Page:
Katie Pruitt’s It’s Always Been You from her phenomenal 2020 debut album Expectations, is a perfect example of raw emotion mixed with both lower and sweeter vocal overtones. As the song hits its crescendo around the 4-minute mark, Nio’s (M15) rich and organic midrange comes to the fore, sacrificing the last word in detail for a fair amount of warmth, with a sweetness to the softer notes belying the passion in the lyrics. Nio (mX) is drier and lighter in tone, revealing more detail in the vocal inflections. Trió takes the detail of Nio mX and turns it up a notch, along with a hint of warmth, albeit not quite as warm as Nio M15. Fourté dials down the warmth, replacing it with even more detail, texture, air and nuance than Trió. It’s easily the most lifelike delivery, but can come across as slightly dry when compared to Nio and Trió. Noir, on the other hand, is fuller than Fourté while maintaining a similar level of detail and texture, with a hint of wetness and slightly less air. It’s also slightly more forward than Fourté and Trió, but not quite as full as Nio M15.
Neil Diamond’s Hello Again from the 1980 soundtrack to the movie The Jazz Singer, showcases Nio’s (mX) dexterity with baritone male vocals, delivering a smooth rendition of Diamond’s heartfelt vocals interspersed with well-defined piano and strings. Switching to M15 brings more wetness to the vocals, but also more bloom and weight added by the extra bass presence which makes the vocals more organic sounding. Piano and strings also sound fuller, with a more lifelike decay compared to the drier mX, but sacrificing some microdetail in the process. There’s noticeably more detail in the piano keys, strings and texture of the vocals with Trió. Though not as warm or organic as Nio M15, Trió’s midrange is not too dry here either. By contrast, Diamond’s voice loses some of its chestiness with Fourté, his delivery becoming airier, while strings and piano are played with a lighter touch and better definition than Trió. It’s also easier to pick out shuffles and other microdetails in the recording with Fourté. Noir ups the warmth, much like Nio M15, and is fuller than both Trió and Fourté. Vocals have a similar weighty bloom to Nio, being more chesty but less airy and nuanced than Fourté, though arguably more lifelike too. Piano and strings are not as clearly defined as Fourté, falling more in line with the vocals.
Holly Throsby’s What Do You Say? (featuring Mark Kozelek), from her 2017 album After A Time, is a harmonious interplay of sweet female and resonant male vocals along with well-recorded guitars and percussion effects. Two different guitars introduce the song, one in each channel, played with warmth and clarity with Nio (M15). Holly’s soft, sultry and sweet vocals have a deft touch, sounding almost ethereal in contrast to Mark’s deeper, more resonant vocals as they interplay in the chorus at the 0:40 mark. With the mX module, the intro guitars aren’t nearly as warm, and Holly’s voice is slightly drier too, but more detailed as a result. Mark’s vocals aren’t as warm either, with more edge to them. Trió injects energy and verve into the guitar intro, but also some glassiness into Holly’s vocals. She also sounds more forward in the mix, with Mark set further back, likely the result of Trió’s lower midrange dip. Fourté adds realism and air between instruments and vocals. Holly is no longer glassy, back to her sweet and sultry self, with even more nuance, and while she’s still quite forward in the mix, Mark isn’t set as far back as with Trió, his voice coming across as more airy and less chesty. Noir adds warmth into the mix, Holly sounding fuller, and Mark sounding closer, adding some real intimacy to the vocal presentation.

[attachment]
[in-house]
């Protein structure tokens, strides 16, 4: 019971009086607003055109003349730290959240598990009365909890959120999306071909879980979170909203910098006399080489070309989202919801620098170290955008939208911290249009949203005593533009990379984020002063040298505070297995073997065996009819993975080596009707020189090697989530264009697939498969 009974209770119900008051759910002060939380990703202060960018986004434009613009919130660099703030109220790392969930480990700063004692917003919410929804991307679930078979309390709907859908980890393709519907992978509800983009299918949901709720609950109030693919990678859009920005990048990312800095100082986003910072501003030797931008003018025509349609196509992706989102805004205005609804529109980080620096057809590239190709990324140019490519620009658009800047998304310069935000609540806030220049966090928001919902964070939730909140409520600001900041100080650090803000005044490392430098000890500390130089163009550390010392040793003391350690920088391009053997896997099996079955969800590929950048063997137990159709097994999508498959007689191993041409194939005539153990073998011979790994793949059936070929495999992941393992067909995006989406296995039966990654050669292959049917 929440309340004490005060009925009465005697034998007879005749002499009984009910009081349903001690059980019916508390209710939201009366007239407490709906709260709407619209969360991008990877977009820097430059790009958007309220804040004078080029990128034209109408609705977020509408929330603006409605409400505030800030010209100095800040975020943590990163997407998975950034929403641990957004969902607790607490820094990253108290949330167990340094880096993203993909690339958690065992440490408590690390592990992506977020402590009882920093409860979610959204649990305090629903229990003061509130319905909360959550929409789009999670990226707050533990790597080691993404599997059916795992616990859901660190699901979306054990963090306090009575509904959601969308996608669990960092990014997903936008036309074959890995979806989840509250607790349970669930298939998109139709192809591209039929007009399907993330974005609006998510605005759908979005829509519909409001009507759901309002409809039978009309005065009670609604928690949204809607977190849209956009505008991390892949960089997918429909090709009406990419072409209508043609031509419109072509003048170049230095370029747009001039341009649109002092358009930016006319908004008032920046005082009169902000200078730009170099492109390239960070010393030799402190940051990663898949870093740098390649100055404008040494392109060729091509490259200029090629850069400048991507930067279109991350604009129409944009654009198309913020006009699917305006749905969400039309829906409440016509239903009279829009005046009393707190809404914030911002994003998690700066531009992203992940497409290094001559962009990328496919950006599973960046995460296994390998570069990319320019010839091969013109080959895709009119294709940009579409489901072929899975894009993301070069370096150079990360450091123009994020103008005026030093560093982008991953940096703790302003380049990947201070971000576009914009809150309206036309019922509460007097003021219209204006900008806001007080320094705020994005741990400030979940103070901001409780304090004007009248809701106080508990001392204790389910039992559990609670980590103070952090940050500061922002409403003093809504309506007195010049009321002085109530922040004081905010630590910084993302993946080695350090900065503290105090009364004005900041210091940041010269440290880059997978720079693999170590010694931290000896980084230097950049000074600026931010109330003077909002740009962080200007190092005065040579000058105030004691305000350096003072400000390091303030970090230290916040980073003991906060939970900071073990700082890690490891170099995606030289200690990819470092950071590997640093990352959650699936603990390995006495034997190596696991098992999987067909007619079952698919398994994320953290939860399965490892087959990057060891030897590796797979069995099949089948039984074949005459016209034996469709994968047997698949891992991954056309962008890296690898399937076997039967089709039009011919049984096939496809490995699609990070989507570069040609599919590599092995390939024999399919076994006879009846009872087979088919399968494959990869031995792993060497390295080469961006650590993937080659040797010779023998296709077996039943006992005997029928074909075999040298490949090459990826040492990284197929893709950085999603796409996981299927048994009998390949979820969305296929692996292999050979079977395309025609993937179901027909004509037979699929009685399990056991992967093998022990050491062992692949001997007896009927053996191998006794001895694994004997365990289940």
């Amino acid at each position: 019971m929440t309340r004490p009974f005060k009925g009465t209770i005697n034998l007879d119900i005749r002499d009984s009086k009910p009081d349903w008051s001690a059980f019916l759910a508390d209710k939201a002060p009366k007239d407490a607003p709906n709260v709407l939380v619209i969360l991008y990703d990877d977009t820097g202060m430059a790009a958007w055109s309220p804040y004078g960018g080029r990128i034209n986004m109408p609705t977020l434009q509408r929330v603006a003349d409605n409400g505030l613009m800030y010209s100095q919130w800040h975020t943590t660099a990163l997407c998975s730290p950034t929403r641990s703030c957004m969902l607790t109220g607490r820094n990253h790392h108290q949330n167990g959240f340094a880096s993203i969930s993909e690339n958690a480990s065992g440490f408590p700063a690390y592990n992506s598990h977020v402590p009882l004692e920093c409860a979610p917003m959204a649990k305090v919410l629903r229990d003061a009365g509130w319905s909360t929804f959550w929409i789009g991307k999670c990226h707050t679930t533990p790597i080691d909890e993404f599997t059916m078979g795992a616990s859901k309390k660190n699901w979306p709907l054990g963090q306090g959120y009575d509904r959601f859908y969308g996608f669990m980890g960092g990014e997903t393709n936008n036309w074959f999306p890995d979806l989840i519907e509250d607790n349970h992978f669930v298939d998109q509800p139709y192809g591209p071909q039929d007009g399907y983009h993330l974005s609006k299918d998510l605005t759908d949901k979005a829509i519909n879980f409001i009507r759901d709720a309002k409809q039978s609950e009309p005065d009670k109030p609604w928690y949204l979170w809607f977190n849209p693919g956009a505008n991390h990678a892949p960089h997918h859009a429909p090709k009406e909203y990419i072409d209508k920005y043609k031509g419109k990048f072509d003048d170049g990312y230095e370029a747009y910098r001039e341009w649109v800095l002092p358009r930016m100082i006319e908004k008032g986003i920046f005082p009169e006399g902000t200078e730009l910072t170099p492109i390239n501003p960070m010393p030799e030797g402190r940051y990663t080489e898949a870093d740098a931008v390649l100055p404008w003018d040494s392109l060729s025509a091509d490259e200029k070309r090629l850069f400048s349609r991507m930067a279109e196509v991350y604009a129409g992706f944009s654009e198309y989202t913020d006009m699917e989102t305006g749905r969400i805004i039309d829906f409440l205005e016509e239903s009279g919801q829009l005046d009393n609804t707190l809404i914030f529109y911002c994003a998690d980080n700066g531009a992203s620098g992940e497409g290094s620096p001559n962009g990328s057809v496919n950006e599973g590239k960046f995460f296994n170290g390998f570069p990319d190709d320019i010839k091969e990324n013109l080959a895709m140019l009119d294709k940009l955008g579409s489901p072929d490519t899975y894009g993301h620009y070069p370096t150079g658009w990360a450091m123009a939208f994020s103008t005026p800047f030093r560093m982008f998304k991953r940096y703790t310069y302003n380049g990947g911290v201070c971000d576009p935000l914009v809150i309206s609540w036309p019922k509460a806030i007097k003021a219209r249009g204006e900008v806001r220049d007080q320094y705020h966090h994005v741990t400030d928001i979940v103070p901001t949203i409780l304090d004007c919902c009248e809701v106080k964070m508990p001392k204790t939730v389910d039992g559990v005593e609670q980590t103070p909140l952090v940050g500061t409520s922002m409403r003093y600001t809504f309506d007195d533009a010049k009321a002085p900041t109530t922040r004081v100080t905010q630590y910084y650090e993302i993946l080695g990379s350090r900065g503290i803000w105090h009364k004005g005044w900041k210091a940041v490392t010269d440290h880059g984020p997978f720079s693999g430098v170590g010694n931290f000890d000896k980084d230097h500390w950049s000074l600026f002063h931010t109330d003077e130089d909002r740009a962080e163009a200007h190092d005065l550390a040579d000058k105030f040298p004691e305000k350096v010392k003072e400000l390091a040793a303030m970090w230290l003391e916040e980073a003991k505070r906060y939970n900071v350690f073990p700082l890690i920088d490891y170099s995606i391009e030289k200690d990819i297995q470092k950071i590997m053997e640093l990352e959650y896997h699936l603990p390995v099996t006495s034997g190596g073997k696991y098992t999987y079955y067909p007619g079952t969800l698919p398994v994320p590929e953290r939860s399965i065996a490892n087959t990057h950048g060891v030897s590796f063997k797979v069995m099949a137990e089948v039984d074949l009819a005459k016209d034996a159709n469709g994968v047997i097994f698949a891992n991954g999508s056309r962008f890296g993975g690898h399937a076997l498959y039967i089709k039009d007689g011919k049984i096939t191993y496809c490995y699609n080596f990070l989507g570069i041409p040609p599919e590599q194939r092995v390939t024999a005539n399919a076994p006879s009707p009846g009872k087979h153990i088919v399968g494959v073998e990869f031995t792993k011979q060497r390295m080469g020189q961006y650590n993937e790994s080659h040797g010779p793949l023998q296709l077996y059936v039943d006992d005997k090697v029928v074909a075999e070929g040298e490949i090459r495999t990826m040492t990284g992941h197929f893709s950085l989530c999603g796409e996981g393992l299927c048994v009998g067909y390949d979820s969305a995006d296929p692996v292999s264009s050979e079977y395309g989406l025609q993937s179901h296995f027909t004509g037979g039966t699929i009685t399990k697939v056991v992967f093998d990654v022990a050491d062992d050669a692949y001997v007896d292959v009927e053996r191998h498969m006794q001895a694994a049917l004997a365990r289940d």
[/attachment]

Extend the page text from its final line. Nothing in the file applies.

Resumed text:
Miriam Stockley’s Fantasy – Sicut Cervus, from her 2006 LP Eternal, is all about vocal and instrumental harmony. Almost operatic in its delivery, Miriam’s mesmerizing voice stretches Nio’s midrange capabilities to the limit. With M15, there is an underlying bloom that almost, but doesn’t quite detract from Miriam’s chanting but does blend in with the choral cues that float around the stage. With mX, those cues become more present in the mix, but still remain well separated from the main vocal, blending in more effectively. Miriam’s voice also seems clearer and less ethereal, which actually benefits the song. Trió’s presentation is fuller than Nio mX but less bloomy than Nio M15. It’s also a fair bit more detailed. What I heard as slight distortion in the upper right channel with Nio is actually a woodwind instrument of sorts, which Trió renders more distinctly. The trailing edges of Miriam’s voice are also sweeter here. Fourté lays bare all the subtle nuances of Miriam’s voice. Without any bloom, the choral blend of male and female voices fills a larger space compared to Trió, and I can almost picture the performance taking place in an ancient stone cathedral. Noir sees the return of an ethereal air to the vocals, with more reverberation around the room. The delivery is warmer than Fourté, with some of the subtle cues less clear through the warmth, but is still more airy than Trió and more detailed than Nio.